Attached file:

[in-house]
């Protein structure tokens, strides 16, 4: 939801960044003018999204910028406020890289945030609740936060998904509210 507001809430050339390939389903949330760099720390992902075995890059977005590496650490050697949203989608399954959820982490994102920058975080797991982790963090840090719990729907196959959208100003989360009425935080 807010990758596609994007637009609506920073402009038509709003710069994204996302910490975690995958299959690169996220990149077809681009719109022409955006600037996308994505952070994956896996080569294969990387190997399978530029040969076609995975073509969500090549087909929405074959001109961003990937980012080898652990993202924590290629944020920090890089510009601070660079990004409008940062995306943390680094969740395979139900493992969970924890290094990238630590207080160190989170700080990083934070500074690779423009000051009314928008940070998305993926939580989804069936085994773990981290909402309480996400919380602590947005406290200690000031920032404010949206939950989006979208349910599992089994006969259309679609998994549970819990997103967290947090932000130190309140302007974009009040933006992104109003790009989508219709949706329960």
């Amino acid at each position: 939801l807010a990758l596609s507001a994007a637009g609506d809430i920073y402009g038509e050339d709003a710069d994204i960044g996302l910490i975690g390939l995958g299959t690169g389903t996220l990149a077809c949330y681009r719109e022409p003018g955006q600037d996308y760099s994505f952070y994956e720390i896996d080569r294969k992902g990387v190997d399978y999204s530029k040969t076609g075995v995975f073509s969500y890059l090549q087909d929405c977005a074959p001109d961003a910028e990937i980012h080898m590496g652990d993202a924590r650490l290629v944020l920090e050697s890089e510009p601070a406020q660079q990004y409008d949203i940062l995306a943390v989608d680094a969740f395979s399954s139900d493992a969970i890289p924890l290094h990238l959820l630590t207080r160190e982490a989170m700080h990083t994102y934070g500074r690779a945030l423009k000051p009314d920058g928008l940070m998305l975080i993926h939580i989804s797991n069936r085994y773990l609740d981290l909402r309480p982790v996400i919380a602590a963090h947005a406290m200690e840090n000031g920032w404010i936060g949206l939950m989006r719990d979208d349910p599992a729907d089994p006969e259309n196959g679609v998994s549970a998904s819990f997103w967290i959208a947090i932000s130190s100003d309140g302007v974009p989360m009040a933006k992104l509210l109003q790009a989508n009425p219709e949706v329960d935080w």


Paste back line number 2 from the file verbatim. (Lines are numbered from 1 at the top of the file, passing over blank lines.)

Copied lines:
């Protein structure tokens, strides 16, 4: 939801960044003018999204910028406020890289945030609740936060998904509210 507001809430050339390939389903949330760099720390992902075995890059977005590496650490050697949203989608399954959820982490994102920058975080797991982790963090840090719990729907196959959208100003989360009425935080 807010990758596609994007637009609506920073402009038509709003710069994204996302910490975690995958299959690169996220990149077809681009719109022409955006600037996308994505952070994956896996080569294969990387190997399978530029040969076609995975073509969500090549087909929405074959001109961003990937980012080898652990993202924590290629944020920090890089510009601070660079990004409008940062995306943390680094969740395979139900493992969970924890290094990238630590207080160190989170700080990083934070500074690779423009000051009314928008940070998305993926939580989804069936085994773990981290909402309480996400919380602590947005406290200690000031920032404010949206939950989006979208349910599992089994006969259309679609998994549970819990997103967290947090932000130190309140302007974009009040933006992104109003790009989508219709949706329960």